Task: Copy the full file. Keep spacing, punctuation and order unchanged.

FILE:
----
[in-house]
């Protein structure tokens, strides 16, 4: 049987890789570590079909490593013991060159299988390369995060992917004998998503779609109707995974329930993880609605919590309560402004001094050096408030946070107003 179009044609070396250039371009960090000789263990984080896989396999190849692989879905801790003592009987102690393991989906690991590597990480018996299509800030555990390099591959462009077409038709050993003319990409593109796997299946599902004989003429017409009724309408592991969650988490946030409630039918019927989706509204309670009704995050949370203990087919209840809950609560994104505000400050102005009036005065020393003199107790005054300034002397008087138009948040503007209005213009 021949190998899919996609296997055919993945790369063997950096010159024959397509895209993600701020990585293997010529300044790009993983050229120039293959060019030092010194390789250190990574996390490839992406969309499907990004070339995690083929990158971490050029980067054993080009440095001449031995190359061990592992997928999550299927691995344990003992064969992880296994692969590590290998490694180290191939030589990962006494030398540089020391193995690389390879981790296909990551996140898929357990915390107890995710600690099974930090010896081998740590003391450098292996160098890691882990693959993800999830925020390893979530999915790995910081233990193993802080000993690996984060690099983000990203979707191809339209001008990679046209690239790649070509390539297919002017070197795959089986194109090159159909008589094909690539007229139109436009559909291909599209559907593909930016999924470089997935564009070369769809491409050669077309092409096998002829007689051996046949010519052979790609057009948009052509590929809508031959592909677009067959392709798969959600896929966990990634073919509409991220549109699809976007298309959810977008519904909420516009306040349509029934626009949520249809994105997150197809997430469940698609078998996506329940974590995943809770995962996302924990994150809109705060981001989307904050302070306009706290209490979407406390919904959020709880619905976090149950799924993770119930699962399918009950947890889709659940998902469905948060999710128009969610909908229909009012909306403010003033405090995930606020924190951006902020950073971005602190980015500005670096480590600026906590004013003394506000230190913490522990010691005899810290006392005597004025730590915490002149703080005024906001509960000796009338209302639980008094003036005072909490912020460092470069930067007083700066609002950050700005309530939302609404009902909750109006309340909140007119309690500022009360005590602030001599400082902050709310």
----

[in-house]
């Protein structure tokens, strides 16, 4: 049987890789570590079909490593013991060159299988390369995060992917004998998503779609109707995974329930993880609605919590309560402004001094050096408030946070107003 179009044609070396250039371009960090000789263990984080896989396999190849692989879905801790003592009987102690393991989906690991590597990480018996299509800030555990390099591959462009077409038709050993003319990409593109796997299946599902004989003429017409009724309408592991969650988490946030409630039918019927989706509204309670009704995050949370203990087919209840809950609560994104505000400050102005009036005065020393003199107790005054300034002397008087138009948040503007209005213009 021949190998899919996609296997055919993945790369063997950096010159024959397509895209993600701020990585293997010529300044790009993983050229120039293959060019030092010194390789250190990574996390490839992406969309499907990004070339995690083929990158971490050029980067054993080009440095001449031995190359061990592992997928999550299927691995344990003992064969992880296994692969590590290998490694180290191939030589990962006494030398540089020391193995690389390879981790296909990551996140898929357990915390107890995710600690099974930090010896081998740590003391450098292996160098890691882990693959993800999830925020390893979530999915790995910081233990193993802080000993690996984060690099983000990203979707191809339209001008990679046209690239790649070509390539297919002017070197795959089986194109090159159909008589094909690539007229139109436009559909291909599209559907593909930016999924470089997935564009070369769809491409050669077309092409096998002829007689051996046949010519052979790609057009948009052509590929809508031959592909677009067959392709798969959600896929966990990634073919509409991220549109699809976007298309959810977008519904909420516009306040349509029934626009949520249809994105997150197809997430469940698609078998996506329940974590995943809770995962996302924990994150809109705060981001989307904050302070306009706290209490979407406390919904959020709880619905976090149950799924993770119930699962399918009950947890889709659940998902469905948060999710128009969610909908229909009012909306403010003033405090995930606020924190951006902020950073971005602190980015500005670096480590600026906590004013003394506000230190913490522990010691005899810290006392005597004025730590915490002149703080005024906001509960000796009338209302639980008094003036005072909490912020460092470069930067007083700066609002950050700005309530939302609404009902909750109006309340909140007119309690500022009360005590602030001599400082902050709310």